...a very funny and touching collection ... The title story is the best new short story I've read in light years ... Ryan's stories usually start off with mundane situations and then boldly go into the depths of emotional deep space ... a wry and smart collection — a beam of intelligent life from an author who clearly likes to probe the outer edges of the familiar.
Some characters pop up in different stories — set years, even decades apart — and together they create a kind of choral portrait of a place, which turns out to be less a real community than a collection of misfits and Isolatoes ... if Mr. Ryan is unflinching in depicting their liabilities, he also displays a gift for excavating the dashed hopes and yearnings that lie beneath. He is especially adept at capturing the point of view of children, with a Salingeresque understanding of their alienation, their vulnerability, their keen powers of observation.
Ryan’s characters are witty, strange and immersed in escapist fantasies ... Though there are weaker stories in the middle of the book, throughout the collection there’s a tenderness and attentiveness in Ryan’s stories, each character rendered with vivid compassion ... The Dream Life of Astronauts is a collection of small and lovely surprises — a book brimming with humor, compassion, and heartbreaks.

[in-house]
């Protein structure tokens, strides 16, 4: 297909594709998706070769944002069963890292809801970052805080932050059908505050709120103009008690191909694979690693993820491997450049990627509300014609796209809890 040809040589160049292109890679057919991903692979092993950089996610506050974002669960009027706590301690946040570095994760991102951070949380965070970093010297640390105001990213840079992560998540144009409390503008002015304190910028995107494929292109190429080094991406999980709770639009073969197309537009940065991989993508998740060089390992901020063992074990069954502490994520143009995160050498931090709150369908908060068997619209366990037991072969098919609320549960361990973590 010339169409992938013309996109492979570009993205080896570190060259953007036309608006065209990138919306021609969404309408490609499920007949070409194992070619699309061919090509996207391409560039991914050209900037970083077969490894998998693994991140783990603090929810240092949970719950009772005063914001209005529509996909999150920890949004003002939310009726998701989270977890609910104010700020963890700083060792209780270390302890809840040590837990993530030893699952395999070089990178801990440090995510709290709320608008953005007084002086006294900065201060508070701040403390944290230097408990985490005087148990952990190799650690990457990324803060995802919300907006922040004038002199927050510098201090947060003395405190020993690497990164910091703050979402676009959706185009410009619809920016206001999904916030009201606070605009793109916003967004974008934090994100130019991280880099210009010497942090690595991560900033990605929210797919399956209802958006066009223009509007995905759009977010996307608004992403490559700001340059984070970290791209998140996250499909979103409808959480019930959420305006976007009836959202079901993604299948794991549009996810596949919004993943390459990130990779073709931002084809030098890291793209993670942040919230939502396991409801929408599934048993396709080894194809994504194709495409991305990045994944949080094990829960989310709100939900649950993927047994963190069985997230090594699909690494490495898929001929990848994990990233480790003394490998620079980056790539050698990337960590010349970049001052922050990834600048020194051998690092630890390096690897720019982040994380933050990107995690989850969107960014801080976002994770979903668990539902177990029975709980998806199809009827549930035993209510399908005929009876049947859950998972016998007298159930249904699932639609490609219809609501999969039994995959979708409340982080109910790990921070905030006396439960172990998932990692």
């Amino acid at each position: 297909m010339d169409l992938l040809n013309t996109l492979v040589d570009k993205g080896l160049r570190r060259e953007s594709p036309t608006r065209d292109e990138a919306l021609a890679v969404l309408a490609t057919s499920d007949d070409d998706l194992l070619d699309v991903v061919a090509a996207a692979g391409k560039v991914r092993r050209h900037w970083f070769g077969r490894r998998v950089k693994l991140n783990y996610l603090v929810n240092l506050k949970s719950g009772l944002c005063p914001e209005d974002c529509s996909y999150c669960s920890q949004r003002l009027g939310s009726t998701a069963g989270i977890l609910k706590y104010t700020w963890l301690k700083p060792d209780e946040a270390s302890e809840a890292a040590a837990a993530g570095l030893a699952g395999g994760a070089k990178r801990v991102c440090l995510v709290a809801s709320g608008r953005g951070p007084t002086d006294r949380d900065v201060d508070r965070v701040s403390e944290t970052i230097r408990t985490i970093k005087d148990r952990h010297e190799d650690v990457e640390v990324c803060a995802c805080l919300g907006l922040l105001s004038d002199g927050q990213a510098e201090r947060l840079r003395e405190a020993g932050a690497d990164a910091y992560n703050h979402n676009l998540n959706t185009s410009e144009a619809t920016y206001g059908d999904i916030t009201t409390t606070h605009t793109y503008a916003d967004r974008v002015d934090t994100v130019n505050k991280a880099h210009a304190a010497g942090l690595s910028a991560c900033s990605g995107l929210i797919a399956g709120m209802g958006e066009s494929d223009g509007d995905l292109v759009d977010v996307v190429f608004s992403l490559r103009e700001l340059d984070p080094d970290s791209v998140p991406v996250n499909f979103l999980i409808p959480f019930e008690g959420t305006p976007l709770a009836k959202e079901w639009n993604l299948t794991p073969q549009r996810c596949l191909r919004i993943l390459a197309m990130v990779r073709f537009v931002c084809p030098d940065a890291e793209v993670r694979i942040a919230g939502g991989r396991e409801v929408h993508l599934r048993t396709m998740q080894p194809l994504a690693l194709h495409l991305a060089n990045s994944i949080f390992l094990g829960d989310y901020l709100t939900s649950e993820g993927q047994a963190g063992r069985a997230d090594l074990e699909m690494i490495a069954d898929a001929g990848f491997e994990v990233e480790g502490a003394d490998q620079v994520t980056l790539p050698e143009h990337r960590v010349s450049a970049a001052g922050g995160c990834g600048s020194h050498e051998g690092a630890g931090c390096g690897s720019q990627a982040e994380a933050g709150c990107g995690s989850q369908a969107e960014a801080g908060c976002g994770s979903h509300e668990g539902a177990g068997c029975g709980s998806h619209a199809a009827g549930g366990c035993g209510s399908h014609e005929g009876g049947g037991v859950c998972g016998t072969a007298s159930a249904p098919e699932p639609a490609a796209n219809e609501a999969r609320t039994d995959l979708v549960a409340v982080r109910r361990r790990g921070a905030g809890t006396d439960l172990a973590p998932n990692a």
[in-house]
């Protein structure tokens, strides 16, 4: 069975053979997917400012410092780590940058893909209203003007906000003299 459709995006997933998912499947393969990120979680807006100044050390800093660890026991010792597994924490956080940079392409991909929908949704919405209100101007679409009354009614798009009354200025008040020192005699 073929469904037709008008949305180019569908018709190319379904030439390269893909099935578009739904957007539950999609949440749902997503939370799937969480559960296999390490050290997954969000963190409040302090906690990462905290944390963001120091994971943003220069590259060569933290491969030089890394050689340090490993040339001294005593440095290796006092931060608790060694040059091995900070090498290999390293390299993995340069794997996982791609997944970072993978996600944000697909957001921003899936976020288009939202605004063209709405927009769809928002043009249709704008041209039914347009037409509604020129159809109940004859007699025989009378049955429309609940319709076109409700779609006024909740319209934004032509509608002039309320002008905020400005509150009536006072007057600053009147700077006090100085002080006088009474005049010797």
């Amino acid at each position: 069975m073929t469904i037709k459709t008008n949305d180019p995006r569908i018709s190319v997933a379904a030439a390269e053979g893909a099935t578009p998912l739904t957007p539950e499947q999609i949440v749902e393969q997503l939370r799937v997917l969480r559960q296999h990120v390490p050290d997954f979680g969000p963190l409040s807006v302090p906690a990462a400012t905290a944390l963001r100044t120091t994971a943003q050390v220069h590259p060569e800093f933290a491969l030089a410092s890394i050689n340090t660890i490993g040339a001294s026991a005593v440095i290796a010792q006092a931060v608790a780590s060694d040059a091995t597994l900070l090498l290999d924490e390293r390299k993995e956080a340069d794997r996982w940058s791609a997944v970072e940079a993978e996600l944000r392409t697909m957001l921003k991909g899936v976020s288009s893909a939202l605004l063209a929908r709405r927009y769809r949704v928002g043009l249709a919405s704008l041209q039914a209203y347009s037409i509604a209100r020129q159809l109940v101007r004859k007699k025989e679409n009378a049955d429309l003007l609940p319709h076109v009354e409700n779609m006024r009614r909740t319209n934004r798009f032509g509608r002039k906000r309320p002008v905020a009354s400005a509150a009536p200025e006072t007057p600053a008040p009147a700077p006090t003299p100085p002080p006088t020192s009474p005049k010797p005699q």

In the best of [the stories], Ryan’s transparent prose and seemingly casual tone sneakily ensnare you in tough moments and wryly rueful deflations of the heart and spirit ... The title story is a comic masterpiece ... Ryan has written three young-adult novels, and occasionally in Astronauts the youth-centric emphasis can feel repetitive ... [the final story] is an indisputable instant classic.
Ryan conjures this rich variety of intriguing souls with consummate versatility ... The humor is often dark, but that won’t keep you from laughing ... while the characters sometimes seem like avatars of discontent trapped in a terrarium of the author’s making, the atmosphere in these stories is not oppressive but buoyant and vital, and these fictional people are believably resilient.